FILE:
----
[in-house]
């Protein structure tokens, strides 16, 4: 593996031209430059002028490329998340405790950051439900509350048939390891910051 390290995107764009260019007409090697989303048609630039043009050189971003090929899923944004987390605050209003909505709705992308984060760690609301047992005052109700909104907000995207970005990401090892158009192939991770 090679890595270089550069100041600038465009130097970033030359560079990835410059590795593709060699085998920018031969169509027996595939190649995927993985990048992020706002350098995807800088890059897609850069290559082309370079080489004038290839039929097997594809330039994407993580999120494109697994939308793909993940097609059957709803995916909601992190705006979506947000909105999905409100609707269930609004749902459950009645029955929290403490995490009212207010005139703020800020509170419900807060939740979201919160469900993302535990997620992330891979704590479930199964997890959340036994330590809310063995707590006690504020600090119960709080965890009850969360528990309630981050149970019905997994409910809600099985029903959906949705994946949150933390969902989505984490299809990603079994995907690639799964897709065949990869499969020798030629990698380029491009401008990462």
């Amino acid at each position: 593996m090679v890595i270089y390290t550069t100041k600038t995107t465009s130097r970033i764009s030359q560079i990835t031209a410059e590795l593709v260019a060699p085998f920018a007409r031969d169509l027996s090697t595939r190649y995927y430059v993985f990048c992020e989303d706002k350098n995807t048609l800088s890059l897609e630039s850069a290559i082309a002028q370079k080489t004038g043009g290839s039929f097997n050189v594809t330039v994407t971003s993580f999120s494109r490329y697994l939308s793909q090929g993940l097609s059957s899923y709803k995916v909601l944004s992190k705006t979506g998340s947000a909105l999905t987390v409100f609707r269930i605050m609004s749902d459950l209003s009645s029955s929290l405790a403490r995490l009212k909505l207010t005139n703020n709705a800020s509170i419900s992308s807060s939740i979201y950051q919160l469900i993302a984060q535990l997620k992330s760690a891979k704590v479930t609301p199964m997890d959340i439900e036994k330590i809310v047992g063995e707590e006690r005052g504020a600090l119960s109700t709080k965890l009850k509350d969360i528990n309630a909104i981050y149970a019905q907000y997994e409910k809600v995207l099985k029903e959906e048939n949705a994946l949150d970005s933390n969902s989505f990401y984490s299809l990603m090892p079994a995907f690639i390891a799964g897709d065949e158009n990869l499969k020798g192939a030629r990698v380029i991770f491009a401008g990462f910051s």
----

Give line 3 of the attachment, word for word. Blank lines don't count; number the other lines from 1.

């Amino acid at each position: 593996m090679v890595i270089y390290t550069t100041k600038t995107t465009s130097r970033i764009s030359q560079i990835t031209a410059e590795l593709v260019a060699p085998f920018a007409r031969d169509l027996s090697t595939r190649y995927y430059v993985f990048c992020e989303d706002k350098n995807t048609l800088s890059l897609e630039s850069a290559i082309a002028q370079k080489t004038g043009g290839s039929f097997n050189v594809t330039v994407t971003s993580f999120s494109r490329y697994l939308s793909q090929g993940l097609s059957s899923y709803k995916v909601l944004s992190k705006t979506g998340s947000a909105l999905t987390v409100f609707r269930i605050m609004s749902d459950l209003s009645s029955s929290l405790a403490r995490l009212k909505l207010t005139n703020n709705a800020s509170i419900s992308s807060s939740i979201y950051q919160l469900i993302a984060q535990l997620k992330s760690a891979k704590v479930t609301p199964m997890d959340i439900e036994k330590i809310v047992g063995e707590e006690r005052g504020a600090l119960s109700t709080k965890l009850k509350d969360i528990n309630a909104i981050y149970a019905q907000y997994e409910k809600v995207l099985k029903e959906e048939n949705a994946l949150d970005s933390n969902s989505f990401y984490s299809l990603m090892p079994a995907f690639i390891a799964g897709d065949e158009n990869l499969k020798g192939a030629r990698v380029i991770f491009a401008g990462f910051s």